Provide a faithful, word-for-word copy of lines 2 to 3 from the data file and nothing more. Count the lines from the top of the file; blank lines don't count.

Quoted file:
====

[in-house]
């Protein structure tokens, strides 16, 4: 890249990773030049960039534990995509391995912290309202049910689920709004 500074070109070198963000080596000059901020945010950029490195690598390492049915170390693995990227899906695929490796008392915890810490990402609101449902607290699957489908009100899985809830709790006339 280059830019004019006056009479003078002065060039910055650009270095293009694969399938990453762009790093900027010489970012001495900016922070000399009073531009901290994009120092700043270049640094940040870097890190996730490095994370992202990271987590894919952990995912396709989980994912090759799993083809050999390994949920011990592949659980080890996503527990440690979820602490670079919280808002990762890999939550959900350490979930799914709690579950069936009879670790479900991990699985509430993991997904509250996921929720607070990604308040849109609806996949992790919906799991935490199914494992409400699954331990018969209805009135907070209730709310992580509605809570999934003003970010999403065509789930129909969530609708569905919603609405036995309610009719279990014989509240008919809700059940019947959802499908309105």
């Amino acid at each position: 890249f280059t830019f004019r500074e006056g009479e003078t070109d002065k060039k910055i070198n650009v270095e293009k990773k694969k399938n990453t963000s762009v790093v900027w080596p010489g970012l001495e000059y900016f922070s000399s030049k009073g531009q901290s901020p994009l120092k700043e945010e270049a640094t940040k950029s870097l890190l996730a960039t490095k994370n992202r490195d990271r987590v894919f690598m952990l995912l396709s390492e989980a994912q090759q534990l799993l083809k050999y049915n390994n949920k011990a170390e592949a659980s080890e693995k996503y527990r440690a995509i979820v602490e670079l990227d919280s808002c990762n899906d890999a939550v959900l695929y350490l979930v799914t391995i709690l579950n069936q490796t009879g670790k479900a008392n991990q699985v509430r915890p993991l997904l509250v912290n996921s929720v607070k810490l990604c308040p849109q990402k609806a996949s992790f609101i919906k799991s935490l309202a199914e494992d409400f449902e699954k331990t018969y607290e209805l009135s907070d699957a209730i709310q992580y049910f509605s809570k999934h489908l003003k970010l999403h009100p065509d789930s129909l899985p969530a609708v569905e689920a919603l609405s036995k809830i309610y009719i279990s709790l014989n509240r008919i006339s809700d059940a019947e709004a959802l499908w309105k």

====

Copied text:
């Protein structure tokens, strides 16, 4: 890249990773030049960039534990995509391995912290309202049910689920709004 500074070109070198963000080596000059901020945010950029490195690598390492049915170390693995990227899906695929490796008392915890810490990402609101449902607290699957489908009100899985809830709790006339 280059830019004019006056009479003078002065060039910055650009270095293009694969399938990453762009790093900027010489970012001495900016922070000399009073531009901290994009120092700043270049640094940040870097890190996730490095994370992202990271987590894919952990995912396709989980994912090759799993083809050999390994949920011990592949659980080890996503527990440690979820602490670079919280808002990762890999939550959900350490979930799914709690579950069936009879670790479900991990699985509430993991997904509250996921929720607070990604308040849109609806996949992790919906799991935490199914494992409400699954331990018969209805009135907070209730709310992580509605809570999934003003970010999403065509789930129909969530609708569905919603609405036995309610009719279990014989509240008919809700059940019947959802499908309105």
């Amino acid at each position: 890249f280059t830019f004019r500074e006056g009479e003078t070109d002065k060039k910055i070198n650009v270095e293009k990773k694969k399938n990453t963000s762009v790093v900027w080596p010489g970012l001495e000059y900016f922070s000399s030049k009073g531009q901290s901020p994009l120092k700043e945010e270049a640094t940040k950029s870097l890190l996730a960039t490095k994370n992202r490195d990271r987590v894919f690598m952990l995912l396709s390492e989980a994912q090759q534990l799993l083809k050999y049915n390994n949920k011990a170390e592949a659980s080890e693995k996503y527990r440690a995509i979820v602490e670079l990227d919280s808002c990762n899906d890999a939550v959900l695929y350490l979930v799914t391995i709690l579950n069936q490796t009879g670790k479900a008392n991990q699985v509430r915890p993991l997904l509250v912290n996921s929720v607070k810490l990604c308040p849109q990402k609806a996949s992790f609101i919906k799991s935490l309202a199914e494992d409400f449902e699954k331990t018969y607290e209805l009135s907070d699957a209730i709310q992580y049910f509605s809570k999934h489908l003003k970010l999403h009100p065509d789930s129909l899985p969530a609708v569905e689920a919603l609405s036995k809830i309610y009719i279990s709790l014989n509240r008919i006339s809700d059940a019947e709004a959802l499908w309105k």